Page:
don't do drugs
January 18, 2019

Opioid marketing focused on targeting doctors can be linked to an increase in opioid overdoses in the U.S., a study published Friday found.

The findings, published in the Journal of the American Medical Association, say that the pharmaceutical industry spent nearly $40 million on marketing opioids to U.S. doctors between 2013 and 2015. Increased opioid marketing by county was associated with a higher overdose mortality rate the following year, the report states.

This is the first study implicating opioid marketing in the opioid crisis, Axios reports, and could be damaging to opioid manufacturers.

The report states the current marketing efforts could counteract national attempts to curb the opioid crisis, and suggests policymakers may want to consider limiting direct-to-physician opioid marketing.

"Policymakers and state health regulators should prohibit licensed health professionals from accepting any such payments or incentives from the industry," Linda Richter, director of policy analysis and research for the Center on Addiction, told U.S. News and World Report. "Although physicians might believe that industry marketing efforts have no impact on their prescribing choices, a large body of evidence proves otherwise." Marianne Dodson

December 4, 2014

After three British tourists died from snorting what they thought was cocaine, head shops in Amsterdam (called "smart shops") will start selling kits to test drugs for heroin.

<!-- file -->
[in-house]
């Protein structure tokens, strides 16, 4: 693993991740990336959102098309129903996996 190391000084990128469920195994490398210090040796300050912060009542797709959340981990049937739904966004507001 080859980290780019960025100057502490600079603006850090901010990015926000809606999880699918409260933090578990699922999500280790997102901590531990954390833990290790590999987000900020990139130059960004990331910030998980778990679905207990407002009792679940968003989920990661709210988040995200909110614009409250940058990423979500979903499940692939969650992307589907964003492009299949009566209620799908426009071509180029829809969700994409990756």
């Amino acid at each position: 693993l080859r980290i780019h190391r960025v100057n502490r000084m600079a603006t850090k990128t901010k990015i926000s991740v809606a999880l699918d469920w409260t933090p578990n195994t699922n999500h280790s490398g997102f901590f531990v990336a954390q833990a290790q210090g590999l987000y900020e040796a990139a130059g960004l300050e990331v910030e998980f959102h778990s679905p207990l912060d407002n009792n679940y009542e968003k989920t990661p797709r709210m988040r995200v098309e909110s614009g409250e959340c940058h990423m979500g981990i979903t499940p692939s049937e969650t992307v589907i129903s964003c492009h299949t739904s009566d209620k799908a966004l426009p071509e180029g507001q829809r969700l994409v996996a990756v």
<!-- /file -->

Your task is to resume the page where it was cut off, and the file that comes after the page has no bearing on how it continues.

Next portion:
The inexpensive kits will be also be available for purchase through street teams, Amsterdam's Het Parool reports. The tourists, all in their early 20s, were found dead after ingesting what turned out to be "white heroin," Agence France Presse reports. At least 17 other visitors have required medical assistance after suffering from respiratory failure, police say.

Electronic signs have been put up around Amsterdam, warning people that "extremely dangerous cocaine is being sold to tourists," and Amsterdam's mayor, Eberhard van der Laan, is hopeful that the tests will help prevent more deaths. He doesn't see selling the kits as a show of support for doing drugs. "Not doing anything would be bad for the city," he said. "Amsterdam will do anything to prevent more victims. This is the least we can do." Catherine Garcia

August 12, 2014

In Southern California, one county is seeing more and more senior citizens dying from methamphetamine intoxication.

In 2012, San Diego County health records showed that "a majority of deaths attributed to methamphetamine were among Baby Boomers," NBC San Diego reports; the deaths included 69 people between the ages of 50 and 59 and 13 people older than 60. In 2013, 80 people age 45 to 54, 48 people between 55 and 64, and four people older than 65 had meth-related deaths.

"A lot of grandmas and grandpas are using meth and have been using for many, many years," Diana Julian, program manager for the McAlister Institute in El Cajon, California, told NBC San Diego.

The recent death of a San Diego man brought attention to this growing problem. Carl Salayer, 67, disappeared June 16, and a massive search-and-rescue effort was made to find him. More than a week later his body was discovered by San Diego County Sheriff's Deputies in a field. According to the autopsy, the official cause of death was acute methamphetamine intoxication.

Julian said more older people are taking meth for a variety of factors, including declining health. In some cases, the person doesn't have anyone there willing to help them stop. "For people that are using and they're older, their support has become smaller and smaller throughout the years," she said. Catherine Garcia

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